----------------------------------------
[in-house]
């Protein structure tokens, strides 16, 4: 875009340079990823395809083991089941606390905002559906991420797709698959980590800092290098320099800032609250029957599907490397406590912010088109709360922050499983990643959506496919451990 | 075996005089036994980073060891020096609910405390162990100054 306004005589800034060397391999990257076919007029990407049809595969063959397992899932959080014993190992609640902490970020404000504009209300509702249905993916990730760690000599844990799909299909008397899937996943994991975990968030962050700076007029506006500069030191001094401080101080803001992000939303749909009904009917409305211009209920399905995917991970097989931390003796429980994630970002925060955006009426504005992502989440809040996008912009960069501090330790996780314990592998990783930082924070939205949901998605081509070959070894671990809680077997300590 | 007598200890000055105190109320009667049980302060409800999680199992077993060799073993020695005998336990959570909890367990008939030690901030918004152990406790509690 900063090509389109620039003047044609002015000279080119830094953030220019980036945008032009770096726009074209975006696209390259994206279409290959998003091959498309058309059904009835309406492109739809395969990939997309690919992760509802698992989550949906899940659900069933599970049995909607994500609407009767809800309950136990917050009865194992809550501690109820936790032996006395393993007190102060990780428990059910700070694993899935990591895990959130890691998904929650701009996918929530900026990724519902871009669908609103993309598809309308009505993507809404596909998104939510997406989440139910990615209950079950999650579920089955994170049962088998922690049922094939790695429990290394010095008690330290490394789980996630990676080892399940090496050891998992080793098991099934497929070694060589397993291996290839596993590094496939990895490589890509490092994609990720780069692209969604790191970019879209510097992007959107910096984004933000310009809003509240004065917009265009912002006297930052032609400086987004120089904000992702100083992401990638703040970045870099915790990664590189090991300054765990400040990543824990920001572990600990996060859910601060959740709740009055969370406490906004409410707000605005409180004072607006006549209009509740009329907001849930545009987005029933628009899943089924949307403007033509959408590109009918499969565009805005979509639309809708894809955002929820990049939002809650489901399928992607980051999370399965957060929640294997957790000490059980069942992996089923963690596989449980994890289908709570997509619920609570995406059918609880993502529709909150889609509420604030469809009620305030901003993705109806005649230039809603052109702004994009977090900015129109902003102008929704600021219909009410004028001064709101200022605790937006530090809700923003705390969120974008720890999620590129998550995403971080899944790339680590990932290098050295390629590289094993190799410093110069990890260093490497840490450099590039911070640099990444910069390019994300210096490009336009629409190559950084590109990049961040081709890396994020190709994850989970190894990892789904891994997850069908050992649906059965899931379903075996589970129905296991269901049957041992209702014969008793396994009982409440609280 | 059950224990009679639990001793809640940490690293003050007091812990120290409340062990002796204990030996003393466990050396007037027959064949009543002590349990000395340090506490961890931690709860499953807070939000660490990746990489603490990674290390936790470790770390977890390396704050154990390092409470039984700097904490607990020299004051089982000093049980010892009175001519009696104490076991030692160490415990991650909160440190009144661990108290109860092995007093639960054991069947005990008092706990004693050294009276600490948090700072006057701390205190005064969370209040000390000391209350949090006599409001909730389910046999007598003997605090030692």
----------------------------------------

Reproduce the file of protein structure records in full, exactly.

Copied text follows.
[in-house]
């Protein structure tokens, strides 16, 4: 875009340079990823395809083991089941606390905002559906991420797709698959980590800092290098320099800032609250029957599907490397406590912010088109709360922050499983990643959506496919451990 | 075996005089036994980073060891020096609910405390162990100054 306004005589800034060397391999990257076919007029990407049809595969063959397992899932959080014993190992609640902490970020404000504009209300509702249905993916990730760690000599844990799909299909008397899937996943994991975990968030962050700076007029506006500069030191001094401080101080803001992000939303749909009904009917409305211009209920399905995917991970097989931390003796429980994630970002925060955006009426504005992502989440809040996008912009960069501090330790996780314990592998990783930082924070939205949901998605081509070959070894671990809680077997300590 | 007598200890000055105190109320009667049980302060409800999680199992077993060799073993020695005998336990959570909890367990008939030690901030918004152990406790509690 900063090509389109620039003047044609002015000279080119830094953030220019980036945008032009770096726009074209975006696209390259994206279409290959998003091959498309058309059904009835309406492109739809395969990939997309690919992760509802698992989550949906899940659900069933599970049995909607994500609407009767809800309950136990917050009865194992809550501690109820936790032996006395393993007190102060990780428990059910700070694993899935990591895990959130890691998904929650701009996918929530900026990724519902871009669908609103993309598809309308009505993507809404596909998104939510997406989440139910990615209950079950999650579920089955994170049962088998922690049922094939790695429990290394010095008690330290490394789980996630990676080892399940090496050891998992080793098991099934497929070694060589397993291996290839596993590094496939990895490589890509490092994609990720780069692209969604790191970019879209510097992007959107910096984004933000310009809003509240004065917009265009912002006297930052032609400086987004120089904000992702100083992401990638703040970045870099915790990664590189090991300054765990400040990543824990920001572990600990996060859910601060959740709740009055969370406490906004409410707000605005409180004072607006006549209009509740009329907001849930545009987005029933628009899943089924949307403007033509959408590109009918499969565009805005979509639309809708894809955002929820990049939002809650489901399928992607980051999370399965957060929640294997957790000490059980069942992996089923963690596989449980994890289908709570997509619920609570995406059918609880993502529709909150889609509420604030469809009620305030901003993705109806005649230039809603052109702004994009977090900015129109902003102008929704600021219909009410004028001064709101200022605790937006530090809700923003705390969120974008720890999620590129998550995403971080899944790339680590990932290098050295390629590289094993190799410093110069990890260093490497840490450099590039911070640099990444910069390019994300210096490009336009629409190559950084590109990049961040081709890396994020190709994850989970190894990892789904891994997850069908050992649906059965899931379903075996589970129905296991269901049957041992209702014969008793396994009982409440609280 | 059950224990009679639990001793809640940490690293003050007091812990120290409340062990002796204990030996003393466990050396007037027959064949009543002590349990000395340090506490961890931690709860499953807070939000660490990746990489603490990674290390936790470790770390977890390396704050154990390092409470039984700097904490607990020299004051089982000093049980010892009175001519009696104490076991030692160490415990991650909160440190009144661990108290109860092995007093639960054991069947005990008092706990004693050294009276600490948090700072006057701390205190005064969370209040000390000391209350949090006599409001909730389910046999007598003997605090030692």